The Penultimate Frontier

As much as we’ve been playing in Europe for a number of weeks now, it only just feels like we’re really getting to the blood and guts of the situation. The Penultimate Frontier, only because the Champions League remains far and away the pinnacle of club football and for now, is a challenge for another day.

Here we arrived on said frontier, with an unfamiliar sense of the unknown, a feeling we simply don’t know how to get to grips with. Most of our fixtures always have some level of history, big or small, that we can refer to with some vague sense of familiarity. Burnley at the weekend, a major case in point as we have literally played them since the beginning of footballing time. Torino in the starkest of contrast, were totally alien to any Wolves side, despite sharing a grand history at a similar time to the men from Wolverhampton. At this point there was little opportunity to cross paths, unless it was the international stage. Wolves are actually more familiar with their more illustrious, cross-town rivals than the club that bears the City’s name.

That unfamiliarity bled into Torino of course, despite how famous we all believe we are in the Premier League. Italians can be famously snobbish about their likes and dislikes and football certainly fits within that spectrum. It led to what was a wonderful spectacle.

All of the pre-amble pointed towards a cagey affair. Walter Mazzarri is notably wedded to three at the back, so we were likely to encounter a stifling of each other’s formations. But Nuno’s selection, for our first genuinely challenging away fixture in Europe  certainly raised an eyebrow and curled the sides of the mouth in an upwards direction. If you are going to go one-on-one in the wide areas, it’s fair to say having Ruben Vinagre and Adama Traore in situ could give you an upper hand.

Things didn’t quite work out that way for Vinagre, especially defensively, but Traore carved out his own fortress down the right flank, barging past Cristian Ansaldi as if he wasn’t a fully-fledged Argentinean footballer, or a fully-grown man at all. Sometimes, he really does make the game look unfair. He’d already made inroads down the right flank before he claimed his assist and Diogo Jota should have ensured he had another notch on the bedpost, before we actually took the lead. But with is game stripped back, simplified and allowed to be exploited at the correct moments, he really does look an elite performer. Here he was, just brooding on the right flank, biding his time until space just opened up in front of him and where there wasn’t space he evaporated Ansaldi into thin air.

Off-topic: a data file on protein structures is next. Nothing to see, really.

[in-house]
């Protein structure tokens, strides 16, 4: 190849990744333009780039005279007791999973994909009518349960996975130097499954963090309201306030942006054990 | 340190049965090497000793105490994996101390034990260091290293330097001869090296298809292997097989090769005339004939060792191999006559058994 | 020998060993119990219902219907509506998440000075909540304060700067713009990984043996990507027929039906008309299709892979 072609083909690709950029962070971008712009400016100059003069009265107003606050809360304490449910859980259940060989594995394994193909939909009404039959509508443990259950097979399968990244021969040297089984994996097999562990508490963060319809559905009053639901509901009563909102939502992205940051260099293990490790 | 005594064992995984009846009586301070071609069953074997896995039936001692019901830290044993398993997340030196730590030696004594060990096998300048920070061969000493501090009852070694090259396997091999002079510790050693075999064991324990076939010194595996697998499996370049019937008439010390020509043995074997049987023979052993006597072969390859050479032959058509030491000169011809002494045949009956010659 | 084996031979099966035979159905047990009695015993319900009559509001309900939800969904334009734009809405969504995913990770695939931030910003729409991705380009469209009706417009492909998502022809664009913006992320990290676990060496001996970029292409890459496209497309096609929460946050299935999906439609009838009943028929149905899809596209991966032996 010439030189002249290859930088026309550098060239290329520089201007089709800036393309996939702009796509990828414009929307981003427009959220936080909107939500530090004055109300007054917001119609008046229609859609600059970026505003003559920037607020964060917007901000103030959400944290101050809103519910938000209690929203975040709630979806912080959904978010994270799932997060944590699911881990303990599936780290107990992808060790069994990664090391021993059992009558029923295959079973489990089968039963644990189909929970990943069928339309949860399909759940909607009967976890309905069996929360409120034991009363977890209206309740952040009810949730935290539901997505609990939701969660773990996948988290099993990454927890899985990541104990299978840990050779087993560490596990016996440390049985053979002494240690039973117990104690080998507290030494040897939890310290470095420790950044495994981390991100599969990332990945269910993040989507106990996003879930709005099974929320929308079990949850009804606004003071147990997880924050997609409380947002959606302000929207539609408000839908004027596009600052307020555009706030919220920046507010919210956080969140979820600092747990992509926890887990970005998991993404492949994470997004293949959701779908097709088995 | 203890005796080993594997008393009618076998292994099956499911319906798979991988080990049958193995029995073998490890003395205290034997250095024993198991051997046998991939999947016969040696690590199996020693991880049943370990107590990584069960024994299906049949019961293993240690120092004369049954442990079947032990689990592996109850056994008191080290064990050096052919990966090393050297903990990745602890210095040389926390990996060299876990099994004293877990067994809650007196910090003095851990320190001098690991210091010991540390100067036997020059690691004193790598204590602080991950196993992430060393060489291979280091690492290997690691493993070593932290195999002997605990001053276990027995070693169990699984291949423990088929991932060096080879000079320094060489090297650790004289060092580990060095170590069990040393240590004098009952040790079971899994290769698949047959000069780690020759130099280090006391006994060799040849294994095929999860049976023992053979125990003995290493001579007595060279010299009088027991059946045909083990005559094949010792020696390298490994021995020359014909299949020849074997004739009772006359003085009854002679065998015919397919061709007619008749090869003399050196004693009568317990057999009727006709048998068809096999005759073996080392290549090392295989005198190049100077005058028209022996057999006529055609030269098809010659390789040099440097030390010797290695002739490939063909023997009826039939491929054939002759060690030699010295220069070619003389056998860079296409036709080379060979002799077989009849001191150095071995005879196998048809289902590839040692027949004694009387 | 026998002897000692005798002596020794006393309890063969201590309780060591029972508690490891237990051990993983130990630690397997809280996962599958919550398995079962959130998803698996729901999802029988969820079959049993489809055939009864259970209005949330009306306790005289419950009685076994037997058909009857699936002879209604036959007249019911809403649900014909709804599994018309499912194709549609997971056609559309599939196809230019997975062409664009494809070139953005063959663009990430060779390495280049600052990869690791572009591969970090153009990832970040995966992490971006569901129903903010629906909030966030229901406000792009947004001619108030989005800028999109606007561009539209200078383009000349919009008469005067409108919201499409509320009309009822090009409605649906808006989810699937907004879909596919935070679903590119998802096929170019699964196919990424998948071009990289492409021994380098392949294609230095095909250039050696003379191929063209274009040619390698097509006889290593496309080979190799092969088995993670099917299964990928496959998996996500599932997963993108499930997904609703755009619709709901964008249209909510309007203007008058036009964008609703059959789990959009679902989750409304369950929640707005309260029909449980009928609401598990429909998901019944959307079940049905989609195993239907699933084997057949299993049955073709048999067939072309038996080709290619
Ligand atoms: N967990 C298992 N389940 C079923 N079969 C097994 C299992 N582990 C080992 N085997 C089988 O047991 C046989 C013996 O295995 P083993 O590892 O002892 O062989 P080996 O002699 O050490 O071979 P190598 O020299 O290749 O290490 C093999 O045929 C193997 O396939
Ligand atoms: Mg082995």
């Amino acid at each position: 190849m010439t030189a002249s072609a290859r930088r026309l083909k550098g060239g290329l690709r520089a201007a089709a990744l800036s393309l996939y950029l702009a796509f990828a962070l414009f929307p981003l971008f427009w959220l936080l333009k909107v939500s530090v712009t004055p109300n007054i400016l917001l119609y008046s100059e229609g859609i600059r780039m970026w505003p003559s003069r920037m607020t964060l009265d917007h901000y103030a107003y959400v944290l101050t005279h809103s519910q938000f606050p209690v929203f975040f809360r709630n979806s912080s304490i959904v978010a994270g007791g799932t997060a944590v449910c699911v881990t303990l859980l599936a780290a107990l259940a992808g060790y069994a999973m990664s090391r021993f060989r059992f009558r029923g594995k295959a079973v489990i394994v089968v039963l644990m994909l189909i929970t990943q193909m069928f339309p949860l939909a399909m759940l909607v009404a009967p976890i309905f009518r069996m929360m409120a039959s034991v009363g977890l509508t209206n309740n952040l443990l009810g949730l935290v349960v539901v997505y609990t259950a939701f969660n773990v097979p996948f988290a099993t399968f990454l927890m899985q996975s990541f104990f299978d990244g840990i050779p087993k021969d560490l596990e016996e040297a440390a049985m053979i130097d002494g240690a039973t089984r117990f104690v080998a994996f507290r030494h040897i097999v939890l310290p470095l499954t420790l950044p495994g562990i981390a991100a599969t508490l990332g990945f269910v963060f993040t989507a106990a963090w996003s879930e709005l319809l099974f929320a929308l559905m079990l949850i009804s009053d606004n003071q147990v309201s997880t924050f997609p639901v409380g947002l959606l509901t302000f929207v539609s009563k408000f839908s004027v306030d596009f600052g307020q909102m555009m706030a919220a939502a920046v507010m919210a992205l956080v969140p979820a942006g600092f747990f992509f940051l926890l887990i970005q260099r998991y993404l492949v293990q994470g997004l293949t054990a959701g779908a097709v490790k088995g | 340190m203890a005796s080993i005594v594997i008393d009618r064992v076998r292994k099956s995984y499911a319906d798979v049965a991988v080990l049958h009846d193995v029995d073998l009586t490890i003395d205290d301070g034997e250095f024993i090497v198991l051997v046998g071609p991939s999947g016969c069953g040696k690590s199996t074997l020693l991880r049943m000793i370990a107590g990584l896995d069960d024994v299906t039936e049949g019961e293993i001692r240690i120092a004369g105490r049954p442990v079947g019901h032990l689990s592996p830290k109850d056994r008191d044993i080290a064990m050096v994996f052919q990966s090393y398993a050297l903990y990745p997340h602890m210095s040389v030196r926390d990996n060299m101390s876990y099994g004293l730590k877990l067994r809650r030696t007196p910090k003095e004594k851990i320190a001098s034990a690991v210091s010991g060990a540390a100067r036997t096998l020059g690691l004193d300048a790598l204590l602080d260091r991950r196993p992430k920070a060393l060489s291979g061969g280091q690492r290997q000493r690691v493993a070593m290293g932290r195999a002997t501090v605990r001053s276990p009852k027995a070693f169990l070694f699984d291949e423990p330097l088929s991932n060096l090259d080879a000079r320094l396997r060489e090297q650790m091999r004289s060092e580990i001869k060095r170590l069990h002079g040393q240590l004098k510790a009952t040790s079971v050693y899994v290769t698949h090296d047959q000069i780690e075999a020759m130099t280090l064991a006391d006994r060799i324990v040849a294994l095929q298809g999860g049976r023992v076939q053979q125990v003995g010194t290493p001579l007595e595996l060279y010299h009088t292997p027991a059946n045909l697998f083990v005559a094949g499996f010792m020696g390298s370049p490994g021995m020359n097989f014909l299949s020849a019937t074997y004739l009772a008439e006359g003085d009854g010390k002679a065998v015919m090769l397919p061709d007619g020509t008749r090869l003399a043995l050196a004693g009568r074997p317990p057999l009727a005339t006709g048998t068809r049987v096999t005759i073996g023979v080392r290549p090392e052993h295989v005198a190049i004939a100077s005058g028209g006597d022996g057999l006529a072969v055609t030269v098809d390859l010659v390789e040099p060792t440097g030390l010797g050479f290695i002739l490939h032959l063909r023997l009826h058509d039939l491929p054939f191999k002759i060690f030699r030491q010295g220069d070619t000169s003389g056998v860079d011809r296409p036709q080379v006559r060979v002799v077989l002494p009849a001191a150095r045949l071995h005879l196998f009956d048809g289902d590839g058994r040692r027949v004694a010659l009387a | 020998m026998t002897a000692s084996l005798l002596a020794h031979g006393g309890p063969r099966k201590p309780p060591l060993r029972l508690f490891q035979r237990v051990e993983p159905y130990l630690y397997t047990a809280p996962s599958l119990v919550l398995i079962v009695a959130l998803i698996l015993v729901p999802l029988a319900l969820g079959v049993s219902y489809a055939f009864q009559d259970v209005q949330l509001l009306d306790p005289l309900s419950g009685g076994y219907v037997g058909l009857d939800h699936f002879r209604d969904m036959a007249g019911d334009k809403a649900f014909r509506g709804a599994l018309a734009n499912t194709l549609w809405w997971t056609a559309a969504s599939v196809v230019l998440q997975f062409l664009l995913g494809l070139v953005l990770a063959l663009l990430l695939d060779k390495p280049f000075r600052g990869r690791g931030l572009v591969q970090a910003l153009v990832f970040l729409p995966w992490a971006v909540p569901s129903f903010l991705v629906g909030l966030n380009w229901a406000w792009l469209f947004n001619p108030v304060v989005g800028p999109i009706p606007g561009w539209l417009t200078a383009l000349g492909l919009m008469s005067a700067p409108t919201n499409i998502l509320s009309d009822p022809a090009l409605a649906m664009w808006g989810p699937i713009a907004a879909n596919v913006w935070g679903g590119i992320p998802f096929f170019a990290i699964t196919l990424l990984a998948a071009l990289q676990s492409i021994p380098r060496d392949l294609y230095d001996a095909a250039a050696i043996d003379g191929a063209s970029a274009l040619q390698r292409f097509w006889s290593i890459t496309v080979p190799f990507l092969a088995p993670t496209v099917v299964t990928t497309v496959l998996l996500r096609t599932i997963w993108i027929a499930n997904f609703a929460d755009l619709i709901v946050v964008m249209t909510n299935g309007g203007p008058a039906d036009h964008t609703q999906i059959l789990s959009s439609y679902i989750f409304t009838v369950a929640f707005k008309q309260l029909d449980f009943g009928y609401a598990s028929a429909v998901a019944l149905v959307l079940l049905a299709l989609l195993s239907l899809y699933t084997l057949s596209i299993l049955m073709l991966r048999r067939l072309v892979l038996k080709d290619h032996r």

A 2-0 lead was richly deserved as we created the better of the chances, but this was very much a game with the fortunes of the wing-backs at its heart. What Ansaldi lacked defensively he made up for with the quality of his delivery, after Traore had lost the ball and Vinagre had lost his man, we were pegged back. Torino had launched a number of long balls into the backpost during the first half and we had struggled to cope with them, despite not conceding any real chances. Lorenzo De Silvestri duly obliged and there seemed to be nerves in the air.

What we can be in no doubt about though, is our individual quality. While Torino seemed reliant on Andrea Belotti – a very good player – producing something for them, we had a number of avenues available to us, even with Adama Traore off the field. Raul Jimenez has many qualities, but mazy dribbles haven’t exactly been one of them – his demolition of Harry Maguire notwithstanding. When Pedro Neto went down after being baulked by a typically robust Italian defensive challenge, there really was no choice for Jimenez but to go solo. Cue some comical, Roger Johnson-style back pedalling, from Nicola N’Koulou, who would have ended up in the net with the ball had Jimenez not struck it when he did. Our cushion was restored and it was party time again.

As previously stated, Vinagre didn’t cover himself in glory and let himself down for a second time with the concession of the penalty. There is a sliver of hope for Torino and perhaps a slight sheen taken off what would have been a comprehensive away victory. But given the fact many of us would have taken an away goal draw at kick off, the sight of three on the scoreboard automatically puts undue pressure on Torino. I myself am not a big fan of the away goal rule in the modern era, but if it’s going to service our own needs I can learn to live with it.

As is now the way with Nuno’s Wolves, we took to the Penultimate Frontier like a duck to water. Perhaps we shouldn’t be surprised though, given the continental flair, ability and experience laced throughout. Diogo Jota, Joao Moutinho, Raul Jimenez, Willy Boly, Rui Patricio, Jesus Vallejo, Patrick Cutrone, Leander Dendoncker all have extensive experience of European competition – what are we worried about? I’d hazard a guess we certainly out score Torino in terms of appearances at this level.

It all bodes well for a return leg at home though, our Fortress Molineux. Who knows where we could be headed after that?

Gully

 

One thought on “The Penultimate Frontier

Leave a Reply

Fill in your details below or click an icon to log in:

WordPress.com Logo

You are commenting using your WordPress.com account. Log Out /  Change )

Google photo

You are commenting using your Google account. Log Out /  Change )

Twitter picture

You are commenting using your Twitter account. Log Out /  Change )

Facebook photo

You are commenting using your Facebook account. Log Out /  Change )

Connecting to %s